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Neurodegeneration and neuroregeneration: recent advancements and future perspectives.
Uppsala University, Disciplinary Domain of Medicine and Pharmacy, Faculty of Medicine, Department of Surgical Sciences. (Anaesthesiology and Intensive Care)
2007 (English)In: Current pharmaceutical design, ISSN 1381-6128, Vol. 13, no 18, 1825-1827 p.Article in journal (Refereed) Published
Abstract [en]

Neuroprotection: Non-Neural Cells Regulate Neuronal Functions The term “Neuroprotection” normally denotes rescue of nerve cells. However, the non-neural cells, i.e., glial cells and endothelial cells are equally important for brain function in normal and in pathological conditions [1,2]. The number of glial cells and endothelial cells far exceeds the number of neural cells in the CNS [2,3]. In spite of this fact, most attention is still focused to rescue nerve cells following CNS injuries and the role of non-neural cells in neurodegeneration or neuroprotection is largely ignored. Thus, the term “neuroprotection” is normally misleading as neurons are in the minority in the CNS and their function depends on the survival of non-neural cells and vice versa. To restore the normal function of the CNS by pharmacological manipulation, revival of glial cells and endothelial cell functions are equally important [4-6]. The nerve cell function is largely dependent on the normal endothelial cell and glial function. Thus, it is imperative that in pathological conditions, reducing damage to endothelial cells and/or glial cells by pharmacological agents will improve nerve cell function. Alternatively, glial cells, endothelial cells are all working to maintain and regulate neuronal function in health and disease [7,8]. Taken together, it appears that both the neural and non-neural components of the CNS are working in synergy for maintaining normal brain function and alterations in any neural or non-neural component will have severe impact on CNS structure and function. Blood-Brain vs. Brain Blood Barriers Our CNS is well equipped with the blood-brain barrier that is anatomically located within the endothelial cells of the brain microvasculature [1]. It is assumed that both the luminal and the abluminal cell membranes of the endothelium are equally “tight” to maintain an effective barrier between blood to brain and brain to blood [1,2]. Interestingly, the endothelial cell function and membrane transport from brain to blood (brain-blood barrier) in relation to neurodegeneration and neurorepair mechanisms are still largely ignored [see7,8]. Thus, it is still unclear whether luminal barrier disruption always accompanied with identical damage to the abluminal barrier function. However, there are reasons to believe that when luminal membrane is permeable, the abluminal side is also showing some alteration in the membrane function. A direct evidence to support or reject this hypothesis is still lacking. Studies carried out in our laboratory suggest that hyperthermia induced breakdown of the blood-brain barrier is also associated with a leaky brain blood-barrier [5,9]. Thus, serotonin transport occurs from brain to the blood causing a massive accumulation of the amine in the circulation leading to a generalized and widespread disruption of the blood-brain barrier [9]. This large increase in plasma serotonin is largely prevented by destruction of the serotoninergic neurons into the brain [see 5,9]. This treatment did not allow brain serotonin to increase and thus, the plasma serotonin concentration is much lower resulting in a minor breakdown of the blood-brain barrier in hyperthermia [5]. This suggests that various endogenous substances, e.g., cytokines, growth factors, growth hormone etc. are released from brain in extra quantity following injury that could be transported into the blood stream to have a generalized effect on the cerebral circulation and/or brain function. However, this is entirely a new subject and requires additional investigation in details to achieve better neuroprotection in future. In this volume, the term “Neuroprotection” is employed in its widest sense to include protection of all the “neural” and “nonneural” components of the CNS. This issue highlights the role of non-neural cells; especially the function of endothelial cells and its surrounding glial cells in neurodegeneration and repair process.......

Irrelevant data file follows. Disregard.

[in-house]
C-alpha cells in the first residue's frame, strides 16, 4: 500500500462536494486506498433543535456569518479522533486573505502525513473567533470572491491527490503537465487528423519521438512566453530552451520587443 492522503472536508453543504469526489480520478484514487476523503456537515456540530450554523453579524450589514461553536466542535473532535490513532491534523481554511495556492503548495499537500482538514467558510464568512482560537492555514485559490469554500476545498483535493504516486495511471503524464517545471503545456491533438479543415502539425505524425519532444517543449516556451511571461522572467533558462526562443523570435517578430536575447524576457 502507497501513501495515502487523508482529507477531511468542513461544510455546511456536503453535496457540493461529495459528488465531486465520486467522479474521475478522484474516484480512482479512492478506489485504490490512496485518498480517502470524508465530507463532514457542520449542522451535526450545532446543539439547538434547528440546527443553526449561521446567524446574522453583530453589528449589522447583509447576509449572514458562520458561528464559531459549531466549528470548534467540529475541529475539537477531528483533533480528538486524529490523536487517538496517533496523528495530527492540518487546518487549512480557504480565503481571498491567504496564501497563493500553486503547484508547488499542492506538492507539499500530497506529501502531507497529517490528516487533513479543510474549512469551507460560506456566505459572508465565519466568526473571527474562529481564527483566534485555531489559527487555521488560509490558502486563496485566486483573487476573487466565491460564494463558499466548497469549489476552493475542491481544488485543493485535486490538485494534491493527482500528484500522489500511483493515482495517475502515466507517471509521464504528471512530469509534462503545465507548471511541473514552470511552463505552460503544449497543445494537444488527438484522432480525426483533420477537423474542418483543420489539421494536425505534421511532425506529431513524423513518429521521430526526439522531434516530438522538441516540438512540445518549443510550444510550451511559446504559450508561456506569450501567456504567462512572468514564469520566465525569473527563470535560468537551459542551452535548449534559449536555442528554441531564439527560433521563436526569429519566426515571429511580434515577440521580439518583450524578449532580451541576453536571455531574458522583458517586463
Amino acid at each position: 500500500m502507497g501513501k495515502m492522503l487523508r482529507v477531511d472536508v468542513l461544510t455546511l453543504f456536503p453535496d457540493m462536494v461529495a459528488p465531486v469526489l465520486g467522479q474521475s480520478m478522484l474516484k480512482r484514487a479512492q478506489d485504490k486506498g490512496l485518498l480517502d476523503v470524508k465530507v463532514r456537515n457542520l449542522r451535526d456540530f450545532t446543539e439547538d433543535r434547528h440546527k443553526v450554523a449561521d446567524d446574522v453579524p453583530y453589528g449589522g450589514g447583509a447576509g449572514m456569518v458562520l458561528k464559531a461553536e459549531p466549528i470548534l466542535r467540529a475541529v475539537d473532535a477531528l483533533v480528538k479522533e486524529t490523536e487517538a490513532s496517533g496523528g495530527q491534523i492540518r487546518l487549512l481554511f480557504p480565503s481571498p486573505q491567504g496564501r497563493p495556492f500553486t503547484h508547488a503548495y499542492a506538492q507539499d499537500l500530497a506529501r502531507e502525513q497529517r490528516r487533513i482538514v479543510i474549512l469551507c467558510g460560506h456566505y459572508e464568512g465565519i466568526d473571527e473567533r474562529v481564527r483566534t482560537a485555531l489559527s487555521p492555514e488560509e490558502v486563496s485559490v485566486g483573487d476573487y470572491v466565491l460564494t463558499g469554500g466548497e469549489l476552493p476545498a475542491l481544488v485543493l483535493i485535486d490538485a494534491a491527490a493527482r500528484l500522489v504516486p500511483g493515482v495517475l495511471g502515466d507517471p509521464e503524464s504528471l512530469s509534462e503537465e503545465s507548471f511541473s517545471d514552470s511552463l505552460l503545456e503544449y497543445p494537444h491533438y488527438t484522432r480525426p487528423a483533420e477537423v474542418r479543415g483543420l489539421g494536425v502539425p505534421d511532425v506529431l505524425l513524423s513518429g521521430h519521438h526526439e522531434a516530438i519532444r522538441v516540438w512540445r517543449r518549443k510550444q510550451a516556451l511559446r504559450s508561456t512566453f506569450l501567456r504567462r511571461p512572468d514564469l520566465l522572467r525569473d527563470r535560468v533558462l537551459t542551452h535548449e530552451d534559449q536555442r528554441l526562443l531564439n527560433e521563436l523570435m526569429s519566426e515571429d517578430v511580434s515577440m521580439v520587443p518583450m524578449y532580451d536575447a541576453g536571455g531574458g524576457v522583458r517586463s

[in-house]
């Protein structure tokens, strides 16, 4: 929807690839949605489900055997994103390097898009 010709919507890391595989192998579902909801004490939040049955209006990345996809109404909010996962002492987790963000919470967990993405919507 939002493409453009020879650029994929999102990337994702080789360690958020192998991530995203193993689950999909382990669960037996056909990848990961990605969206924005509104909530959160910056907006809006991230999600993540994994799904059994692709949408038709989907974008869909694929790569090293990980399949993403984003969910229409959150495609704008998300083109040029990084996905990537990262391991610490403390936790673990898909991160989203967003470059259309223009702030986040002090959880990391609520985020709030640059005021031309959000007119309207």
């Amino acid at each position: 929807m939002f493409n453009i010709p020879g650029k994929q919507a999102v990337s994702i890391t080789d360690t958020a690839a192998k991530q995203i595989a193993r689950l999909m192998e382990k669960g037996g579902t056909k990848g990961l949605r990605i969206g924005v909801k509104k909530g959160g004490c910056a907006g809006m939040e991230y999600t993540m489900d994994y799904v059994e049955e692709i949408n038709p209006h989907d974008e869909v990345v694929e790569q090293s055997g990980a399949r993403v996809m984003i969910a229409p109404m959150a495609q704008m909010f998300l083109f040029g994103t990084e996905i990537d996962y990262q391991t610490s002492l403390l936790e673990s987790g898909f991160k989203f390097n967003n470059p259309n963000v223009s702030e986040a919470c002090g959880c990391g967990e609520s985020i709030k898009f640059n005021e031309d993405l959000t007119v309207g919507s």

Place, publisher, year, edition, pages
2007. Vol. 13, no 18, 1825-1827 p.
Keyword [en]
Animals, Humans, Nerve Regeneration/*drug effects, Nervous System Diseases/*drug therapy, Neuroprotective Agents/pharmacology/*therapeutic use
National Category
Medical and Health Sciences
URN: urn:nbn:se:uu:diva-17225DOI: 10.2174/138161207780858438PubMedID: 17717907OAI: oai:DiVA.org:uu-17225DiVA: diva2:44996
Available from: 2008-06-18 Created: 2008-06-18 Last updated: 2010-03-26Bibliographically approved

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Sharma, Hari Shanker
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